Next thing I know, it is morning, my head hurts, I'm sweating, sitting upright in the driver's seat of our car, bandage on my upper lip. I had passed out, lurched forward, fell out of my chair, and cut my lip on a jagged rock. It needed stitches, but we were nowhere near a hospital and who wanted to take me to the ER anyway? Our friend Jeff helped patch me up and carry me to the car. There's the doghouse, and then there's 6 months in the hole. This feeling was like 6 months in the hole.

Over the course of the next weeks and months, many arguments, but finally, after years of turning down marriage counseling, I got to work finding a marriage counselor who could help us. Or maybe me, if our marriage was past the point of no return. After all, was it too late, that only now, after rock bottom, should I turn to help? Only after being "coerced," in a way? She'd been telling me for three years. Did I remember? Did I care?

Many arguments about that and a whole variety of other reasons why I was not putting much into this relationship - a relationship of 20 years to that point. Did I mention the fact that we had only been dating 3 months when her brother died from depression - taking his own life? Voices of resentment in my head out loud, telling me that all I'll be remembered for was how I handled things on the 20 year "anniversary" of Ryan's death, not how I handled things at the time it happened and in all the years in between. As I would learn, we all have these little voices of resentment in our heads. What alcohol does is hand a tiny little bullhorn to every tiny little voice that would otherwise go unheard, most often unheard even in the subconscious, perhaps, and give it voice to the conscious, loud and clear, and often right straight out of your mouth.

To counseling we went. And still I drank. And passed out on occasion, same pattern, same result. And I couldn't blame hard liquor. It was beer. More counseling. I'd never do it again. And then I did it again. Finally, on March 11th, 2018, the morning after an evening spent at a work event for Kiera at Cleophus Quealy, a brew pub in Industrial San Leandro, I wake up and find Kiera and the kids are gone.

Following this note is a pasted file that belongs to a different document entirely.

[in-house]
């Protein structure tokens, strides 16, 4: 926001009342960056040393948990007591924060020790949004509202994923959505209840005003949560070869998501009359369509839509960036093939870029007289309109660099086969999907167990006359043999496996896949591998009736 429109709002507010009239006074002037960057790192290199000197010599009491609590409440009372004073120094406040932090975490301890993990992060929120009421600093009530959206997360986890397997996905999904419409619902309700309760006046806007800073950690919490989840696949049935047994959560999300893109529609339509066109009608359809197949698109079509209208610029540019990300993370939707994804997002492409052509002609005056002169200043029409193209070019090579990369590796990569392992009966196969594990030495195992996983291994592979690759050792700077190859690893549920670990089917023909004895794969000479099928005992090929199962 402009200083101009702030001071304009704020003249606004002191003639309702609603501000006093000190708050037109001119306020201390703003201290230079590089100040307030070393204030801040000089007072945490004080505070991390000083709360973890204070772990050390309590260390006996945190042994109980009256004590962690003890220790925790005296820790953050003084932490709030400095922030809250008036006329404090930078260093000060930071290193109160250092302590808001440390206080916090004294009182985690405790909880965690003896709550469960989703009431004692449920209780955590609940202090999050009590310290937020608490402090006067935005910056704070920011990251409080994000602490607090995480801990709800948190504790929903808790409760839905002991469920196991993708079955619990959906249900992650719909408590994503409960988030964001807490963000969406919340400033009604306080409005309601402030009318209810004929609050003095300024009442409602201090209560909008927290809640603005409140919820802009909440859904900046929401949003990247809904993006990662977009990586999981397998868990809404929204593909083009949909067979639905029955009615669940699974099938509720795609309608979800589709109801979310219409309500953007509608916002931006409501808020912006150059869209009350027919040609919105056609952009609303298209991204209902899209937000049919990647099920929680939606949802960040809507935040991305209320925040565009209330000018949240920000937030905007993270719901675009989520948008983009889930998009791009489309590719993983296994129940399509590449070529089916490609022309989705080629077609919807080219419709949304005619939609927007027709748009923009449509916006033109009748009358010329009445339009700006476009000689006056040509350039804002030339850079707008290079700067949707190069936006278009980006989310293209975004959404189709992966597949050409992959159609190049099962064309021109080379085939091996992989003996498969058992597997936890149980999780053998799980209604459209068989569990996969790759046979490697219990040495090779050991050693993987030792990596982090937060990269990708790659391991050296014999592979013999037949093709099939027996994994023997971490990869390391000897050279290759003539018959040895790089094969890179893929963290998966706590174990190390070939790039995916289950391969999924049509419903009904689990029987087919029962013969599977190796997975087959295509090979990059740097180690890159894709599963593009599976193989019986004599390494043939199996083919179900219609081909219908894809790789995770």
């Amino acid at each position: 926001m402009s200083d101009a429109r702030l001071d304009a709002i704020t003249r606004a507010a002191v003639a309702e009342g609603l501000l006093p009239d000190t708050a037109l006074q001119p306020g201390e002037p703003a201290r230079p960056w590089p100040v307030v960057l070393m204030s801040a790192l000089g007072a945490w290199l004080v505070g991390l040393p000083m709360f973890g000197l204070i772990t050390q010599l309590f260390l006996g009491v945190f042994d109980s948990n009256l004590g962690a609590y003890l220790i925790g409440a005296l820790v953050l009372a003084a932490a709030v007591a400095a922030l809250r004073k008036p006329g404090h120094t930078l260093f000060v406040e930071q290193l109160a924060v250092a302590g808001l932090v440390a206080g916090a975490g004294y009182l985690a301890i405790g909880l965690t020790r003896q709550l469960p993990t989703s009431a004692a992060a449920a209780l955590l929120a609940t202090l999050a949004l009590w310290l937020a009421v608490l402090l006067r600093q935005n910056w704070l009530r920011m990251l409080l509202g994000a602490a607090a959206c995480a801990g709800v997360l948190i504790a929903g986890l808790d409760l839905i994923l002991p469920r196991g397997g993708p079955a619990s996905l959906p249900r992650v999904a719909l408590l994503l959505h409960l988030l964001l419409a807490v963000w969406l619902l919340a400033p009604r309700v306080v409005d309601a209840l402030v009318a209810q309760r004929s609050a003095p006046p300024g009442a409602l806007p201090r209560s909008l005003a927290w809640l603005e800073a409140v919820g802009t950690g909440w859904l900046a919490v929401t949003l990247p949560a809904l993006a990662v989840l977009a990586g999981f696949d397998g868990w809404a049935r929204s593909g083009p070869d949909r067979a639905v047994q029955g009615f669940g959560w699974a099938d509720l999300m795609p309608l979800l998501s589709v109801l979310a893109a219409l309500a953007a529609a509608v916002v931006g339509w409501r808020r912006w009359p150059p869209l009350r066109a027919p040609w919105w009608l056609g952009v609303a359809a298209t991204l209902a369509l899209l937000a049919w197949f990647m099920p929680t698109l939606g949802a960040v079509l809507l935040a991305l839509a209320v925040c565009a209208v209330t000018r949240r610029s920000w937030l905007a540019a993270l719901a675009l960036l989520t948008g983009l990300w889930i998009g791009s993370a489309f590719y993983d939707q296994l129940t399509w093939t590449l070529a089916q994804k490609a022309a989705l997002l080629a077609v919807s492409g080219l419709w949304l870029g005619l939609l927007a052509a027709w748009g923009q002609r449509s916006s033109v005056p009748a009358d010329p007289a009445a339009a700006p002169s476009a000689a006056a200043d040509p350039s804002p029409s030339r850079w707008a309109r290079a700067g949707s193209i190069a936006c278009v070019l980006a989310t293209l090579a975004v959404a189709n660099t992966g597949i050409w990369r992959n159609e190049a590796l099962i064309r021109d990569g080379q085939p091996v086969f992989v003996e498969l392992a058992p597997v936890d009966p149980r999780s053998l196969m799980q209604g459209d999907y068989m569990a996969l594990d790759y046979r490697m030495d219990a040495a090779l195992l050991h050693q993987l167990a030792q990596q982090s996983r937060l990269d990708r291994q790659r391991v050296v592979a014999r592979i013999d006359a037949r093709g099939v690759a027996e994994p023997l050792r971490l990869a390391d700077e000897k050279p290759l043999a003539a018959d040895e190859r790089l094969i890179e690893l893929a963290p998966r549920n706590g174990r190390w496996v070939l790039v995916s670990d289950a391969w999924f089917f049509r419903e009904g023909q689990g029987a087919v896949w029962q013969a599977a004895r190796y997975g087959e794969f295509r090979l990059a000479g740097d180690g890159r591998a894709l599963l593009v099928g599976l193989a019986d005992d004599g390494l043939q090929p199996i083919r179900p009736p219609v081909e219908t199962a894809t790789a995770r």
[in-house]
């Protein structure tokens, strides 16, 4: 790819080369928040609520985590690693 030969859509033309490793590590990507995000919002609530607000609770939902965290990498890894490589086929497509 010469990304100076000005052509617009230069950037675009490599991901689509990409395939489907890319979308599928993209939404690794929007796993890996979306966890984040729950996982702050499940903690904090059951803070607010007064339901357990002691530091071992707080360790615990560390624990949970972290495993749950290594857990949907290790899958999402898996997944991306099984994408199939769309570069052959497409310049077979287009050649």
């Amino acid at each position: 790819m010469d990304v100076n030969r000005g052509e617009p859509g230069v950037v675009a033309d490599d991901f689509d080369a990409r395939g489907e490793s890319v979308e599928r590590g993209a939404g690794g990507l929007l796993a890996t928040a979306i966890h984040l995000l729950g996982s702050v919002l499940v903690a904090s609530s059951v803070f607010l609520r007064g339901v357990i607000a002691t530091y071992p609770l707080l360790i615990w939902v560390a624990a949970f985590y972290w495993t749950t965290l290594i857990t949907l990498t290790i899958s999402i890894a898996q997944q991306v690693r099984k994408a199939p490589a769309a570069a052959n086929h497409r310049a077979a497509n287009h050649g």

And then, Kiera came back alone. "The definition of insanity is doing the same thing and expecting a different result." It was an ultimatum. If it happened again, we were finished. "Your own daughter asked me, 'is daddy drunk?'"

The thing about quitting drinking, even for a month - it's hard to get it going in the early going. There's always something that comes up, some occasion, some bad day at work event, something with the family back east, something stressful where you're like - "well, I can't start now, this is coming up," or "I need a drink to take the edge off of this horrible day." Would I have had the strength to take that first step, on my own, without Kiera's ultimatum? I've always said I'd stay away from hard liquor because I knew myself too well. But did I? Did I ever? Or anymore?

The answer is no, I don't think I would have taken the first step on my own. And I would have relapsed again. And by now I'd be living in some crap apartment somewhere or on someone's couch, or worse. I needed help. Even if it came from an ultimatum. Intervention might be a better word.

I took the first step. 9 days in, we had our next marriage counseling session. I said then what I believe now - that I have to go through with quitting drinking, for 3 months ("6" Kiera reminded me)...all right, 6 months, and if we still have the same arguments, resentments, fights, misunderstandings and so on, then we know alcohol isn't the reason for why we're fighting all the time. Why my body language says "fuck you, I don't care," or why your voice says "are you that fucking stupid" even though you might be asking me the most basic question.

Another way of putting this too is, I have to do this for my own sake, as well as for ours. Or it won't work.

The first couple of weeks sucked. That very next weekend, there was a family funeral, or celebration of life, of someone very dear to us. It was at Kiera's Uncle Noel and Aunt Katherine's, so I knew the wine would be flowing, as usual, and some top shelf wine also, as befits the occasion. I was thinking the most about the alcohol and not as much about our family. It had gotten to the point where all I thought about, and planned around, was when I'd be able to take that first drink.

Now - I was functional. I hadn't been drinking 24/7, after all. But it had crept further and further into my life, into my sense of being, into who I was. Would I need to go to AA meetings? I left the door open, but I didn't feel like doing that right away. I made it through that first week, the worst part of the whole thing.